If you follow this blog, you’ve probably gathered that I don’t listen to much loud music. (That is, music that is performed loudly—I’m very happy to turn softly performed music up to to a loud volume.) I don’t think this has to do with age, though in general I’ve trended toward whisperiness and finger-picking as the years go by. Loud music has always kind of scared me. So I’m a little surprised by how much I love 50 Foot Wave, who are extremely loud but not scary. The band is made up of two-thirds of Throwing Muses, who play medium to medium-loud, and its singer is Kristin Hersh, whose solo work is generally on the quiet side, but no less intense for that. I’ve been a long-time listener of both, but my feeling toward 50 Foot Wave is more than just brand loyalty. The band records sporadically—they’ve released four EPs since forming in 2003, and you can download them all for free, here. (A fifth, called With Love From the Men’s Room, is supposed to come out later this year.) My pattern of music consumption usually follows this arc: acquire, play for a season or two, retire, let another few seasons pass, rediscover, play for a week, retire, let a year pass, repeat. I have an iPod with a dainty memory, so I’m always having to rotate songs on and off. Not 50 Foot Wave songs, though; they’re on there all the time. And when one comes up in the shuffle, I am happy. And as the song proceeds, I feel like my guts are being wrung like a wet washcloth, and that feels great. Because you go about your day-to-day, and mostly things are good, and every so often they’re much better than good, but there’s a little tedium in there, and a fair amount of worry, and a lot of having to keep your soul in line, so that a part of you wants to break out, to explode. Not explode with anger or anguish, or even joy; there isn’t necessarily an emotional shading to it; but just a self-transcending explosion, all over the universe. And not just at certain times, when things are, for whatever reason, particularly trying. The part of you that wants to explode is there all the time, kept in check. And 50 Foot Wave songs are, for me, little detonators.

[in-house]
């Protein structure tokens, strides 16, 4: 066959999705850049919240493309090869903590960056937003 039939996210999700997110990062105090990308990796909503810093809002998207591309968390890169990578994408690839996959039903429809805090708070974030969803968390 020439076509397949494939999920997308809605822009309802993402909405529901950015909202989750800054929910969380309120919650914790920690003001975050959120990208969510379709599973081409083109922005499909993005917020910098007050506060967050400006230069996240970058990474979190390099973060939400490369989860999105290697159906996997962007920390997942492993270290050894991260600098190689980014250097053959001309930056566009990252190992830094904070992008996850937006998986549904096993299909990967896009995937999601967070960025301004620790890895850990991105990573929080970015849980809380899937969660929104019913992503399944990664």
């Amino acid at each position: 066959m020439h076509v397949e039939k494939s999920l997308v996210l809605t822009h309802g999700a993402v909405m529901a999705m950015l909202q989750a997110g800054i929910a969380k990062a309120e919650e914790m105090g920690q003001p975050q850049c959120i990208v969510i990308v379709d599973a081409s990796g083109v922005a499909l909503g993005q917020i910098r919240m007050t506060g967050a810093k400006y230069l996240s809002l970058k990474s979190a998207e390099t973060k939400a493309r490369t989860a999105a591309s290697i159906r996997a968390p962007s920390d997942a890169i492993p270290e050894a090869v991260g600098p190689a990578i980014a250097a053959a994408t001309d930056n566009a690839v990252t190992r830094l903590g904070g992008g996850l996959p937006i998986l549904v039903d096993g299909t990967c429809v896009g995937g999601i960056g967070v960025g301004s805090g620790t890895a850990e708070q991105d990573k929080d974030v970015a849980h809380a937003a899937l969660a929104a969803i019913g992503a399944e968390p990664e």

Last weekend I saw Kristin speak on a panel at the Brooklyn Book Festival titled “Culture Vs. Cash,” about how musicians might support themselves now that the record industry is in tatters. Kristin read a very funny excerpt from her new memoir, Rat Girl, and then answered some questions from the moderator and members of the audience. I’m paraphrasing, because I’m working from memory, but some of the things she said in response to queries about the conflict between making art and making money were: Don’t try to get famous, just try to get good at what you do, because in order to become famous, you probably have to suck at least a little. Having a day job that you do to support your artistic life is an honorable thing. Ambition (to do more than just excel at your art) is suspect. Kristin said she sometimes plays “house shows” for … I want to say fans, but she’s careful to draw a distinction between fans and listeners, the first being people who latch onto your music because it’s the hot thing and move on just as quickly, the second being people who absorb what you’re doing and give it careful consideration and appreciation over a period of time. At these shows, listeners get together at one person’s home to hear her perform, and she’s struck by how many of the people who show up are musicians who subsist in small communities, who play for and support each other, and by what an ideal situation this can be.
I thought afterward how much of this could be applied to writing, or to any art form. Especially the not-thinking-about-fame part. Because the truth is that ever since I was a little kid I’ve wanted to be famous. After all, is this not America? I used to watch television and imagine that I was cast in a sitcom as a smart-alecky adopted orphan, the kind who used to show up in the fourth or fifth season, when the ratings were going south. (Why such a marginal part? Why not a starring role? Why not my own show?: To be saved for a future therapy session.) The particulars changed over time, but the fantasy never went away. At the bottom of my mental list of things to do over the course of my life, right beneath “Travel a lot” and “Be good to other people” and “Read all of Dickens” and “Dress better,” is written, in invisible ink, “Get famous.” To be known and loved by everyone! It always seemed like a great idea. But as I’ve grown older and watched some friends gain fame, I see that it can also become loaded with problems. It’s not like fame has been banging on my door, begging to be let in, but lately I’ve taken up the slow process of crossing out that particular bullet point. And, really, everything’s fine without it. Family, friends, a close partner, a dog who does a crazy dance every time you walk in the door—that’s famous enough.
I’ve listened to “Sally is a Girl” countless times, but only this morning did I look up the lyrics, on one of those shifty-looking lyrics websites. The last lines are “I’m Rose Marie/A boy/But Sally is a girl.” Some further research turned up, delightfully, that these lines and the title are a reference to this episode of The Dick Van Dyke Show.
This summer, I sang this a lot in the shower, especially the part that goes “All summer, drink water.” I don’t, enough.
I wanted to post one of my favorite end-of-summer songs, like Kirsty MacColl’s “Last Day of Summer” or Saint Etienne’s “Summer Song” or Dusty Springfield’s “Summer is Over,” but none of these were on YouTube, so I settled for a live video of Belle & Sebastian’s “I Know Where the Summer Goes.” Then while I was watching it I saw a link in the margin to this new song from their upcoming album, Belle & Sebastian Write About Love, and decided to post that instead, end of summer be damned. I have the World’s Biggest Crush on this song right now. The video is the closing few minutes of a half-hour TV special the band made to whet Scottish appetites for the record; you can watch the whole thing here.